Many organizations are now trying to adopt Teams at a rapid pace. However, adopting a new product like Teams alongside Skype for Business is no easy task and can create confusion if not implemented properly. My intention with this article is to discuss how to properly pilot Teams for your organization so you can test your readiness prior to rolling it out for everyone. First, let’s discuss what exactly a pilot is and how it should be used in your journey from Skype for Business to Teams.
What is a pilot? Why is it important?
Simply put, a pilot in this scenario is a realistic validation on how Teams will be implemented within your organization but just on a smaller scale. This pilot will consist of your actual end-users (not IT) and should include a formal test plan and feedback channel to gather insights. A pilot can be thought of as a dry run prior to deploying Teams organization wide. By enabling Teams for just a subset of users you can establish early adopters/champions to promote Teams with others in your organization, detect and mitigate issues, and finally validate technical and organizational readiness. This will help you in the long run, as you will be able to find and fix any unforeseen issues prior to rolling out Teams for everyone thus ensuring a positive user experience.
Image provided by: https://docs.microsoft.com/en-us/microsoftteams/journey-skypeforbusiness-teams
How to conduct a pilot
There are six steps that should be followed to ensure a successful pilot. Although a pilot may be seen as a trial run it is important to remember that these users will be relaying their experience with other non-Teams users and any negative user experiences could severely impact their perception of Teams. With that said, please be sure to follow these steps:
Define Pilot Logistics
This basically just means defining what exactly you want/need to do. This should include:
- Defining stakeholders – Users that will be held accountable for project success
- Selecting use cases/scenario – Outlining use cases for using Skype for Business today that you’ll want to cross reference with Teams
- Understanding the roadmap – Understanding your pilot test plan so you clearly define a starting point and end goal
- Set goals and success criteria – Defining what success looks like for your pilot
- Planning a timeline – Assigning dates to tasks and clearing outlining when you want to start and finish the pilot
- It is typically recommended to allow ~30 days for adequate testing
Select Pilot Users
This will include defining who you think would benefit most from using Microsoft Teams. You can do this by:
- Determining a good cross-representation of personas and use cases (not just IT)
- Including those with the highest usage in Skype for Business
- These are great users to choose since they can bring different scenarios to the table that you haven’t accounted for/considered
- Including some help desk users so they can verify readiness to take calls from end users
Design Test Plan/Feedback Loop
A formal test plan will allow you to run through a series of real-world tasks that align with your use cases. The main piece here validating applicability, which can be validated by:
- Defining a clear test plan to offer structure
- Leveraging real-world use cases and scenarios from Skype for Business
- Outlining your testing cadence
- Creating a feedback loop (such as an online survey) for accurate and helpful user sentiment
One of the most important steps is creating your communications. There are many different ways to inform your end users but e-mail is often the preferred method. By creating communications you are able to:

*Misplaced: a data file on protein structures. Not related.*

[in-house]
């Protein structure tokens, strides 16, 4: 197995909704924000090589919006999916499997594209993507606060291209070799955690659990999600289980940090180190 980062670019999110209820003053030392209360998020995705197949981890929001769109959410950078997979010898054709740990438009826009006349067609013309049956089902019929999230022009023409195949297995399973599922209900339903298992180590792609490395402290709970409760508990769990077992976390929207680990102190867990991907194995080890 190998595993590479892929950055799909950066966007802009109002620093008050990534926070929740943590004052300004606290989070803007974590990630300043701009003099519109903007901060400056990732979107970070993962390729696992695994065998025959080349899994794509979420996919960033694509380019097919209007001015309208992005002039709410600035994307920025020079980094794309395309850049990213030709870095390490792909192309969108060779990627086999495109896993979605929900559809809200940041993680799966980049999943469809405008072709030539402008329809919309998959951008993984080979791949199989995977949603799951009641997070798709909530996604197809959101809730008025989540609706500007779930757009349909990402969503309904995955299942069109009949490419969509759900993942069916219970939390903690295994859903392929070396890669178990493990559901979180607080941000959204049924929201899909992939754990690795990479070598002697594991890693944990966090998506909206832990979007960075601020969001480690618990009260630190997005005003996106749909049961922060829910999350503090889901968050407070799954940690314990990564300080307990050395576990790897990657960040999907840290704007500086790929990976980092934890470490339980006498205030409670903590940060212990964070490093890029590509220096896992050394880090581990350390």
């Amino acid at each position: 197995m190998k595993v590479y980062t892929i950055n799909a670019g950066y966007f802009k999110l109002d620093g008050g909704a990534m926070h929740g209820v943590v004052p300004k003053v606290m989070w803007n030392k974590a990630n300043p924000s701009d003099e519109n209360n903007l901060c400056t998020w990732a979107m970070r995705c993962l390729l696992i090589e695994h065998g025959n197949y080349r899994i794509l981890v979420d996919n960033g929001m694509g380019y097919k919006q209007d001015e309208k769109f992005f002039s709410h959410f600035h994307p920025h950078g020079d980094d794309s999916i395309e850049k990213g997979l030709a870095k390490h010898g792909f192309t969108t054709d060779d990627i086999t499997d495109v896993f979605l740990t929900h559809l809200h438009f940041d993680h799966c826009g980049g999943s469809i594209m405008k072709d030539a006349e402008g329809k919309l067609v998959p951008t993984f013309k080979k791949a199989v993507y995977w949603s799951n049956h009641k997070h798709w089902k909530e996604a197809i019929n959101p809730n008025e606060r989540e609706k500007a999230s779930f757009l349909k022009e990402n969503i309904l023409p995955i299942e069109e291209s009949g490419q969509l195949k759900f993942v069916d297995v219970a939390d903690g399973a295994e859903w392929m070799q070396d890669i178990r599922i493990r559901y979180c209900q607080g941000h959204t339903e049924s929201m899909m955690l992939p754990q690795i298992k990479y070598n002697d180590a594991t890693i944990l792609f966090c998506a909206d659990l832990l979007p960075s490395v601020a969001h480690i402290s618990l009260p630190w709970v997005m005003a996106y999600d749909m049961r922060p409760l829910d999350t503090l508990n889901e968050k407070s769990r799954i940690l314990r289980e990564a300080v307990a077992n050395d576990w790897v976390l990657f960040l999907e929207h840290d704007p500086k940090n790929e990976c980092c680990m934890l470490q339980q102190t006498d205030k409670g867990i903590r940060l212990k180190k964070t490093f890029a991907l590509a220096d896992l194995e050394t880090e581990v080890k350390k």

- Informing and setting expectations for your end users in the pilot
- Driving participation with targeted value messaging
- Including links to training and support
Note: You can find some great sample emails and other pilot resources here.
Conducting the Pilot
Now comes the fun part, actually starting your pilot. This all comes down to how you choose to manage your pilot expectations. Microsoft’s recommendation in this scenario is to:
- Ensure communications have been sent and you have allotted enough time for participants to digest the information
- Have a weekly cadence check with your project team to:
- Monitor usage + network health
- Track feedback in a timely manner
- Review help desk tickets
By doing this, you can perform the correct remediation steps to keep your pilot on track!
Note: Teams is on by default, but it is always a good idea to ensure all pilot users have Teams enabled just in case.
Evaluate your Go-forward Plan
Last but certainly not least, is your go/no go plan. This step defines where you go from the time that the pilot completes and whether you need to go back and reassess some aspects of your deployment or continue to proceed with a full organization-wide move. For this step, you should:
- Assess your results and determine the next steps. This may include:
- Running Teams and Skype for Business side-by-side for some scenarios
- Running Teams and Skype for Business side-by-side for all scenarios
- Continuing with Skype for Business “as-is” and reassess your pilot until the roadmap better meets your needs
Although your mindset may be “full steam ahead” it is very important to take a step back at the completion of the pilot to ensure your end users and your staff are ready to partake in this journey to Teams. Our goal is not to jam Teams down the throats of our users but instead to get them excited to adopt this new and exciting hub for teamwork. With all that said, this Skype for Business to Teams journey is not one size fits all, so by utilizing this pilot you should have a good indication of whether or not Teams is right for your organization! For a full breakdown straight from the horse’s mouth I encourage you to also check out the Microsoft documentation here.